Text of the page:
This stunning house was built in 1694, possibly with structural members from an earlier parsonage, by Beverly’s first minister, Rev. John Hale (1636–1700). Hale is now best remembered for playing a significant part in the infamous Salem witch trials in 1692. Hale’s theory was that demons impersonated the accused and appeared in their forms to the afflicted. He probably most likely changed his views about those executed for “being witches” due to the fact that his own wife (the second one) was accused as being a witch, though never prosecuted. Hale served as the minister of the First Parish Church of Beverly (last post) until his death. This home, just a short walk to his church, was the finest in town at the time. The house featured numerous additions and alterations over its time including the gambrel section added in 1745. The Hale House remained in the family for 12 generations, and was eventually gifted to the local historical society, now known as Historic Beverly in 1935. It now operates as a house museum.

Guerrieri Block // 1921

Norman Rockwell‘s ‘Home for Christmas’ painting in 1967 depicts the Main Street scene in Stockbridge, Massachusetts, and epitomizes the essence of Christmas in small towns across the country. In the iconic painting, you can find many landmarks (including the Town Offices building) that make up the quaint main street, that typifies many small New England towns. At the center of his painting, the Guerrieri Block can be seen with a Christmas tree lit up in the window on the second floor. The Guerrieri Block was built in 1921 by Antonio Guerrieri, a skilled woodworker who sold and repaired antiques in one of three street level shops in the block. He and his family lived in an apartment on the second floor. The next year he completed construction of a shop behind the block where he worked out of. In 1953, Norman Rockwell moved to Stockbridge and spoke with Antonio about using the second floor of his building as a studio. Antonio constructed a large central bay window with plate glass to flood the space with light and allow Rockwell to work while observing the street below. Rockwell used the space as his studio until 1957. The building has since been occupied as a general store.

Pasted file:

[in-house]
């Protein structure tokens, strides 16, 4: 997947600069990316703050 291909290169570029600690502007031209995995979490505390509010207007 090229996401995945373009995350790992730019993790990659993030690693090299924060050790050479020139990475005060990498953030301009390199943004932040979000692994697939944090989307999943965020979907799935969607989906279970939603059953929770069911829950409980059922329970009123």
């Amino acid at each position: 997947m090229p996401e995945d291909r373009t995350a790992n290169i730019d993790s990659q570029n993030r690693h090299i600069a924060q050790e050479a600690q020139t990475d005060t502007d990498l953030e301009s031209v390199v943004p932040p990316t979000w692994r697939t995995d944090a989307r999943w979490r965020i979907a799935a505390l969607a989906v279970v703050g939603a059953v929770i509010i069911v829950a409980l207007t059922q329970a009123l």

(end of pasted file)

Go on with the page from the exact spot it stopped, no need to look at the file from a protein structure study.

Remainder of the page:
Church of the Good Shepherd, Waban // 1896

For the small population living in the farming village of Waban in Newton, MA, every Sunday, they had to take a horse and carriage or walk to church in a nearby village. The Waban Christian Union was the first religious organization to be established in Waban, 1894-1895 after seeing a suburbanization of the village. The church was to be for services of the Protestant Episcopal Faith, though the group claimed no allegiance to the Diocese, nor was it organized according to the laws of the church. It was independently owned by a corporation that felt the need for a religious association in the community. This church structure was constructed in the
summer of 1896 at a cost of $5000 with William F. Goodwin, a charter member of the group (and resident nearby), donating his services as the architect. The organization leased the space to a pastor for $200 a year, later selling it to the congregation, known now as the Church of the Good Shepherd.

Congregational Church of Chelsea // 1811

The Congregational Church of Chelsea is an outstanding structure in its own right, but also an important component in the village of a well-preserved Vermont hill town. Constructed as the Chelsea Congregational Church in the years 1811-1813, the church’s plan is derived from plates published in Asher Benjamin’s “The American Builder’s Companion”. Notable original Federal style elements include the central pavilion and the steeple, a fine vernacular version of Benjamin’s design. In the 1840s, the interior was reconfigured and the exterior given Greek Revival elements including the wide entablature and corner pilasters. In 1929, the Chelsea Congregational Church merged with Methodist Church to form the United Church of Chelsea. It is now known as Living Water UPCI. The church has remained an important part of the village and region for over 200 years.